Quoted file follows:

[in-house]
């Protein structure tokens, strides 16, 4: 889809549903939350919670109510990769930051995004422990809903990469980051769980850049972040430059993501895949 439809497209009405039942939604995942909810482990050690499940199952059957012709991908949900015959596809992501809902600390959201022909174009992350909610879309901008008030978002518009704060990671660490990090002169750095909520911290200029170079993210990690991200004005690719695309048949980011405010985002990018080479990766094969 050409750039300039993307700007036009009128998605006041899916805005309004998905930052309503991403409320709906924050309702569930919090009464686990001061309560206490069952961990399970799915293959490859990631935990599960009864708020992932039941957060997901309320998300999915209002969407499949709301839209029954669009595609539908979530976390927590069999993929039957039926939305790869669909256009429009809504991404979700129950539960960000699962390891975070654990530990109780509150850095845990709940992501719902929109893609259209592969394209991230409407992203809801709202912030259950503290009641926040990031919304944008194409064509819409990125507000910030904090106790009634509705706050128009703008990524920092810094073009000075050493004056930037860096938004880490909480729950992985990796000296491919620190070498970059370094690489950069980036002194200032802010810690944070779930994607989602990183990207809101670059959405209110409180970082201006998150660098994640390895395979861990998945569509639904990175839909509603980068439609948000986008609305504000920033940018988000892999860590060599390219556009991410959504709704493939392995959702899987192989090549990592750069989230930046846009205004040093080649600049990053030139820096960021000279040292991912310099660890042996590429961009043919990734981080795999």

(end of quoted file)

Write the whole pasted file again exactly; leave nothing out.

[in-house]
């Protein structure tokens, strides 16, 4: 889809549903939350919670109510990769930051995004422990809903990469980051769980850049972040430059993501895949 439809497209009405039942939604995942909810482990050690499940199952059957012709991908949900015959596809992501809902600390959201022909174009992350909610879309901008008030978002518009704060990671660490990090002169750095909520911290200029170079993210990690991200004005690719695309048949980011405010985002990018080479990766094969 050409750039300039993307700007036009009128998605006041899916805005309004998905930052309503991403409320709906924050309702569930919090009464686990001061309560206490069952961990399970799915293959490859990631935990599960009864708020992932039941957060997901309320998300999915209002969407499949709301839209029954669009595609539908979530976390927590069999993929039957039926939305790869669909256009429009809504991404979700129950539960960000699962390891975070654990530990109780509150850095845990709940992501719902929109893609259209592969394209991230409407992203809801709202912030259950503290009641926040990031919304944008194409064509819409990125507000910030904090106790009634509705706050128009703008990524920092810094073009000075050493004056930037860096938004880490909480729950992985990796000296491919620190070498970059370094690489950069980036002194200032802010810690944070779930994607989602990183990207809101670059959405209110409180970082201006998150660098994640390895395979861990998945569509639904990175839909509603980068439609948000986008609305504000920033940018988000892999860590060599390219556009991410959504709704493939392995959702899987192989090549990592750069989230930046846009205004040093080649600049990053030139820096960021000279040292991912310099660890042996590429961009043919990734981080795999």